OSB is a type of sheathing made of hundreds of thin wooden strands that are pressed together to make sheets with a wax and resin adhesive. This makes it extremely durable because of how dense and solid it is. It also avoids many of the problems of plywood, since it cannot be made with soft spots or core voids. However, because of the way OSB is made, it does not dry very quickly, and it doesn’t breathe well at all (due to its density). The price of OSB varies greatly, although generally, it is cheaper than plywood.
The cheapest option of all is waferboard sheathing. This is may by placing very small pieces of wood scraps into an industrial hydraulic press and then gluing the pieces together. As a result, you produce very cheap panels for use in sheathing.
While this is the most cost-effective type of sheathing, it is also the weakest, meaning it is best suited to dry conditions where it is required only to insulate. Alternatively, you can use this in situations where it is not exposed to the elements for a long amount of time.
Option 2: GYPSUM BASED STRUCTURAL SHEATHING
Unlike plywood-based options, gypsum is made by wrapping gypsum with a paper surface. Gypsum is an extremely cheap and robust option for sheathing, although it must be used in certain parts of the project and not others. Gypsum sheathing is known as drywall, wallboard, or plasterboard.
The big benefit of gypsum sheathing is that it is extremely fire-resistant and sound resistant, and therefore provides a good insulator. The big limiting factor when it comes to gypsum is the fact that it is damaged very easily when it gets wet. For this reason, it’s not suitable for use on external walls.
Similarly, it can’t be used for rooms that will experience high levels of humidity, such as bathrooms or laundry rooms. This obviously limits its use and ensures that the optimal way to use it is in combination with plywood sheathing.
Gypsum sheathing is, therefore, best used when the waterproof envelope of the building is in place. It is also a good option when you are undertaking renovations in a home or building that is already waterproof. It’s also a good option in this situation as it allows for you to sound and heatproof the room as quickly as possible.
The most common types of sheathing are those listed above – plywood or gypsum. However, there are other options available that fit specific niches. Some of these include the following:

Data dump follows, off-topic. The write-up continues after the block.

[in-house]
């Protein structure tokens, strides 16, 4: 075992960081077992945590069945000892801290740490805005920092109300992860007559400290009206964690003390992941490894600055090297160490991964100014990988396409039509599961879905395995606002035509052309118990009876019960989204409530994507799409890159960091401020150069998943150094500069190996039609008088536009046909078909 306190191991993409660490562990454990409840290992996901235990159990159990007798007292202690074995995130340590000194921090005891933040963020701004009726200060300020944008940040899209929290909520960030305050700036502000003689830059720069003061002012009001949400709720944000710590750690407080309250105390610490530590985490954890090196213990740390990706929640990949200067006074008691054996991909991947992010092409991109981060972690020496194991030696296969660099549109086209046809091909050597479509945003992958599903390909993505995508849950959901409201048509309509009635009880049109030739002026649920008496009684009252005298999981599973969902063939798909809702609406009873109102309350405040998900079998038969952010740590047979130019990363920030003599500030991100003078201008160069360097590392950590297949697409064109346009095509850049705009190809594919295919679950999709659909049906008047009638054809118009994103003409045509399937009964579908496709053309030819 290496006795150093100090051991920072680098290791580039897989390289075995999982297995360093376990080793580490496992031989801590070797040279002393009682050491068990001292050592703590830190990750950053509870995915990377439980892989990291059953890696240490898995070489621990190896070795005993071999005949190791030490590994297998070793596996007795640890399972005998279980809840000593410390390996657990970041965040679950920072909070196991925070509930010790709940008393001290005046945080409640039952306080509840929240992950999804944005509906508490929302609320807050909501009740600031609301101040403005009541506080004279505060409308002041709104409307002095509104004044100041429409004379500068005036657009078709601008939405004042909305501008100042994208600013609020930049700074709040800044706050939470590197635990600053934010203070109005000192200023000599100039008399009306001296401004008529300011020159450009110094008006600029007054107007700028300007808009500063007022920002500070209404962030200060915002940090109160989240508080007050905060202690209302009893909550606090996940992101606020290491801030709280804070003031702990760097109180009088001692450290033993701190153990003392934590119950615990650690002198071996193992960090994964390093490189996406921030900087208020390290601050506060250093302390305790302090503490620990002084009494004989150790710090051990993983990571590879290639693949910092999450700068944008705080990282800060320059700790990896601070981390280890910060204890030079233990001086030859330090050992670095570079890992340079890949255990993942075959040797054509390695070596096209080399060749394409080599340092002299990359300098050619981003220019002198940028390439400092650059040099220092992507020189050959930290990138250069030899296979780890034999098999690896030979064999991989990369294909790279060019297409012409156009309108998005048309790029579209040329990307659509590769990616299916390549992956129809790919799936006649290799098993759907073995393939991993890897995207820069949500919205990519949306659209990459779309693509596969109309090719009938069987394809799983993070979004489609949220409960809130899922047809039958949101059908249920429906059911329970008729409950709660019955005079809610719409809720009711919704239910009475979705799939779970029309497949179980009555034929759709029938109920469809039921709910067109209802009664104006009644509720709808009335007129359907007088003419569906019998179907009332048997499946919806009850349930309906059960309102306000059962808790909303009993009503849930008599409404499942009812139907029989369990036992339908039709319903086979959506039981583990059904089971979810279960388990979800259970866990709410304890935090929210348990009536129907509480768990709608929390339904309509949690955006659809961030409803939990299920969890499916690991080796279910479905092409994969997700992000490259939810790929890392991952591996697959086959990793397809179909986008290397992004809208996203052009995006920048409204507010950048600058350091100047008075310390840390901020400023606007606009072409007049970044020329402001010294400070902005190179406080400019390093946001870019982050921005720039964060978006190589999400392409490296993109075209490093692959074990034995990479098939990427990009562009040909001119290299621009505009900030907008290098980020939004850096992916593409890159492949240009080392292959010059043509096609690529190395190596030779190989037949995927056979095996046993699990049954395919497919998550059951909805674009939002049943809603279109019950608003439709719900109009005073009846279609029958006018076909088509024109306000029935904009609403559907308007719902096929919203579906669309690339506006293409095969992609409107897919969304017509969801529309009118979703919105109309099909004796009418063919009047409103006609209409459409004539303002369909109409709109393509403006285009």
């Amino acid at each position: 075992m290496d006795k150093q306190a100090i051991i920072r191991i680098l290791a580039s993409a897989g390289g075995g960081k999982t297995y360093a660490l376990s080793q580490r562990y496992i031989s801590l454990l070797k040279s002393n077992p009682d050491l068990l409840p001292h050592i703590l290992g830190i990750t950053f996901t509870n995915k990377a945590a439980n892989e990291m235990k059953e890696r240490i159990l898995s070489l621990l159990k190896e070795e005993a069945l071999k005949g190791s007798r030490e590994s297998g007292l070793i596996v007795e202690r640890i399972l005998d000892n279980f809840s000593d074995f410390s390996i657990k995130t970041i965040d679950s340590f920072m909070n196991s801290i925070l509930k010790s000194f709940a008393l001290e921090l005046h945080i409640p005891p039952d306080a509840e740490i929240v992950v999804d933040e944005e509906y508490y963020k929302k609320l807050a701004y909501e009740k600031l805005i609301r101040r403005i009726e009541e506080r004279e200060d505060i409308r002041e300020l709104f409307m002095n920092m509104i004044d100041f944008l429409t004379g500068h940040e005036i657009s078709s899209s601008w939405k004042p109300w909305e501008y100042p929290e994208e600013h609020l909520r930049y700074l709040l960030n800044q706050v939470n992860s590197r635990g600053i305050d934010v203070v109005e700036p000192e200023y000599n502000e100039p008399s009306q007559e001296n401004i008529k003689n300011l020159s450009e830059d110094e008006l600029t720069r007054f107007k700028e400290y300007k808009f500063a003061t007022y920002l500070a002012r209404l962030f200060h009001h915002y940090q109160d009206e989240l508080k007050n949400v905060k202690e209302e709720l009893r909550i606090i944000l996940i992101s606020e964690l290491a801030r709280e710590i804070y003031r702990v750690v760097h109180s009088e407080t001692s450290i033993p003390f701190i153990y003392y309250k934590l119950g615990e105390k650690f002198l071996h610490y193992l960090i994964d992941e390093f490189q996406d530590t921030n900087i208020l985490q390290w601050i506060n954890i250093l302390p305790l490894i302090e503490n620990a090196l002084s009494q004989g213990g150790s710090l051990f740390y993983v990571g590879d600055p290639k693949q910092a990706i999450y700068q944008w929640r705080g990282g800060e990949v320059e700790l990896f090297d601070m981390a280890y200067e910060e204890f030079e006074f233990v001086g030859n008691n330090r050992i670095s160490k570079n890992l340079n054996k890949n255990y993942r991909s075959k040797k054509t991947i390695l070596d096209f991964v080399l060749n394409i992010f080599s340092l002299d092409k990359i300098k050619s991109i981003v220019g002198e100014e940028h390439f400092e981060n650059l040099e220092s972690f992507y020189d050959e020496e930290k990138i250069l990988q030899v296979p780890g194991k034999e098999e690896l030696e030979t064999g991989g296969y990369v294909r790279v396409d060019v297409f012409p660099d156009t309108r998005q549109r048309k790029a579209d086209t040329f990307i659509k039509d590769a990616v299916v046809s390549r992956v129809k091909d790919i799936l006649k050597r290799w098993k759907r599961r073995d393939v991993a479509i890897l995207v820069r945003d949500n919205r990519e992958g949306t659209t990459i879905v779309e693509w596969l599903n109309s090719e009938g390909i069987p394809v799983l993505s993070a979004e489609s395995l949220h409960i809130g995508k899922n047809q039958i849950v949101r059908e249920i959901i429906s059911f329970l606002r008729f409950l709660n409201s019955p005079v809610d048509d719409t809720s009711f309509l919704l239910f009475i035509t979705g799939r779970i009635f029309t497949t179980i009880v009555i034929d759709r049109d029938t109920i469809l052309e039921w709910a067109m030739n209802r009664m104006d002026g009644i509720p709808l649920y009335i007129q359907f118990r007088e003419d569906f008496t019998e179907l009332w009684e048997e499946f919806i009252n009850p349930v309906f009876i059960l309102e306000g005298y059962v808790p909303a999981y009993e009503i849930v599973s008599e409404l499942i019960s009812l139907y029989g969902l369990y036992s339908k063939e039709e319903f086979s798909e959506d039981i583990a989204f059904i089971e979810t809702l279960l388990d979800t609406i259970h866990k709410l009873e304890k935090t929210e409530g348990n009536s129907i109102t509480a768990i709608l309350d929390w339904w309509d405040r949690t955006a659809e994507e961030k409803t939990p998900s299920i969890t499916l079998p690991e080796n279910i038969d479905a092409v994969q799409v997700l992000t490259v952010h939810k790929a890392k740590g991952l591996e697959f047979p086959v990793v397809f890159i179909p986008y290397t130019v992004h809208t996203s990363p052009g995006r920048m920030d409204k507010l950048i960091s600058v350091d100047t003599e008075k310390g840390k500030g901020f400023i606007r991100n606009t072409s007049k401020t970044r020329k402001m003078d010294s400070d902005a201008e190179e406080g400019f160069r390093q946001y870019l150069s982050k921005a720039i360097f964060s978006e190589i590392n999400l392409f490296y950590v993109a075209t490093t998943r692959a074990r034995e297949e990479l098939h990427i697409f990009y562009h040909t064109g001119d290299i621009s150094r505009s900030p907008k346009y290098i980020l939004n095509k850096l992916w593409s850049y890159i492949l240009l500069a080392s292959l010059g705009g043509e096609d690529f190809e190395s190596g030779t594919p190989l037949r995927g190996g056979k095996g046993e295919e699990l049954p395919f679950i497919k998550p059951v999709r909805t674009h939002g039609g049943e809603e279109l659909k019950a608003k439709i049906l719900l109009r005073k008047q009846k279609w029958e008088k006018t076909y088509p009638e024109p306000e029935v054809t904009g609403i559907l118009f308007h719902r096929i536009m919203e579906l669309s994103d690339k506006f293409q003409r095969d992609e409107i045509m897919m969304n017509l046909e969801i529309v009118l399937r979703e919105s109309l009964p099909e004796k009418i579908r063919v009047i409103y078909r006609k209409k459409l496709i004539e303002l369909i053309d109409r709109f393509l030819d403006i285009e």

GLASS MAT SHEATHING
Glass mat sheathing is similar to gypsum board, although the key difference is that the outer coating is a fiberglass barrier, rather than a paper material. This type of sheathing is most commonly used in large commercial buildings.
CEMENT BOARD STRUCTURE SHEATHING
This is made by taking Portland cement and reinforcing it with a glass-fiber mesh around it. This makes it easy to attach to a wall. The advantages of this type of sheathing are that it is non-combustible and it provides an extremely strong, solid base if you are planning on attaching tile or other types of masonry products. Because of the weight of these, traditional sheathing may not be able to stand up to the job.
This is a type of structural sheathing that is made from very high-quality, long fibers. These fibers are specially treated to be water and weather resistant. This also makes them extremely strong structurally. The key advantages of this type of sheathing are the ability to support the integrity of the wall system, as well as creating a tight and weatherproof building envelope.
In some cases, this type of sheathing can also be made airtight, although this is not the default. This is, therefore, a good option to use in conjunction with gypsum boards as interior sheathing.
There are other types of sheathing available, although these tend to fill very specific niches. If you are undertaking a project that may need this kind of niche, speak to a professional who will be able to advise on the best type of sheathing to buy. In the vast majority of cases, however, the sheathing listed above will be more than enough.
Getting the right sheathing for your purposes can actually be an important process.
It’s not one of the first things you consider when building a home or office, although it is a vital step in ensuring your building remains strong and protected as you build.
If in doubt,
you should always consult with a professional as to the best type of sheathing for you. However, there is a wide range of companies on the market, all producing high-quality levels of sheathing, which means you will be able to find a good quality option for you.